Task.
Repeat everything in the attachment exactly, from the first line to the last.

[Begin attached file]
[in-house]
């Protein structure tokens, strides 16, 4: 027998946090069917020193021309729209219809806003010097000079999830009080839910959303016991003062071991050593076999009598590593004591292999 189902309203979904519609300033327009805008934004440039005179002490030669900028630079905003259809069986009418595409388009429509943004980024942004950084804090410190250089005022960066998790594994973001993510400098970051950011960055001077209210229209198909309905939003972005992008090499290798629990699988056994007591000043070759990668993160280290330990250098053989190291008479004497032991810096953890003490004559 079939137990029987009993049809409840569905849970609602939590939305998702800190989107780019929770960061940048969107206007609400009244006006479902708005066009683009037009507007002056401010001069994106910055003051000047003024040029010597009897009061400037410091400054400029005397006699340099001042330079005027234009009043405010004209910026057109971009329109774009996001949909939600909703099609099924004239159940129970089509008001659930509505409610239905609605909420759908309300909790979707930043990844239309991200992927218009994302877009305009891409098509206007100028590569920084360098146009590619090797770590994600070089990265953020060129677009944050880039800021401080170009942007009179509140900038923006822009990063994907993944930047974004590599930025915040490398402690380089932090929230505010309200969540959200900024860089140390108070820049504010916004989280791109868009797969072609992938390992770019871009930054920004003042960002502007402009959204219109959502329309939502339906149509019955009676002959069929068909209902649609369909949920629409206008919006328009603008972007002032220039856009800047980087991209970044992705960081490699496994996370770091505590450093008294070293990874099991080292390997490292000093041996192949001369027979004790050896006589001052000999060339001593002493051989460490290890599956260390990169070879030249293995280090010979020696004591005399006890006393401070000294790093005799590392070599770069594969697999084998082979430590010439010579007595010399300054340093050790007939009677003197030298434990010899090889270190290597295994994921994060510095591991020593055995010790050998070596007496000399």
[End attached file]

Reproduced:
[in-house]
């Protein structure tokens, strides 16, 4: 027998946090069917020193021309729209219809806003010097000079999830009080839910959303016991003062071991050593076999009598590593004591292999 189902309203979904519609300033327009805008934004440039005179002490030669900028630079905003259809069986009418595409388009429509943004980024942004950084804090410190250089005022960066998790594994973001993510400098970051950011960055001077209210229209198909309905939003972005992008090499290798629990699988056994007591000043070759990668993160280290330990250098053989190291008479004497032991810096953890003490004559 079939137990029987009993049809409840569905849970609602939590939305998702800190989107780019929770960061940048969107206007609400009244006006479902708005066009683009037009507007002056401010001069994106910055003051000047003024040029010597009897009061400037410091400054400029005397006699340099001042330079005027234009009043405010004209910026057109971009329109774009996001949909939600909703099609099924004239159940129970089509008001659930509505409610239905609605909420759908309300909790979707930043990844239309991200992927218009994302877009305009891409098509206007100028590569920084360098146009590619090797770590994600070089990265953020060129677009944050880039800021401080170009942007009179509140900038923006822009990063994907993944930047974004590599930025915040490398402690380089932090929230505010309200969540959200900024860089140390108070820049504010916004989280791109868009797969072609992938390992770019871009930054920004003042960002502007402009959204219109959502329309939502339906149509019955009676002959069929068909209902649609369909949920629409206008919006328009603008972007002032220039856009800047980087991209970044992705960081490699496994996370770091505590450093008294070293990874099991080292390997490292000093041996192949001369027979004790050896006589001052000999060339001593002493051989460490290890599956260390990169070879030249293995280090010979020696004591005399006890006393401070000294790093005799590392070599770069594969697999084998082979430590010439010579007595010399300054340093050790007939009677003197030298434990010899090889270190290597295994994921994060510095591991020593055995010790050998070596007496000399």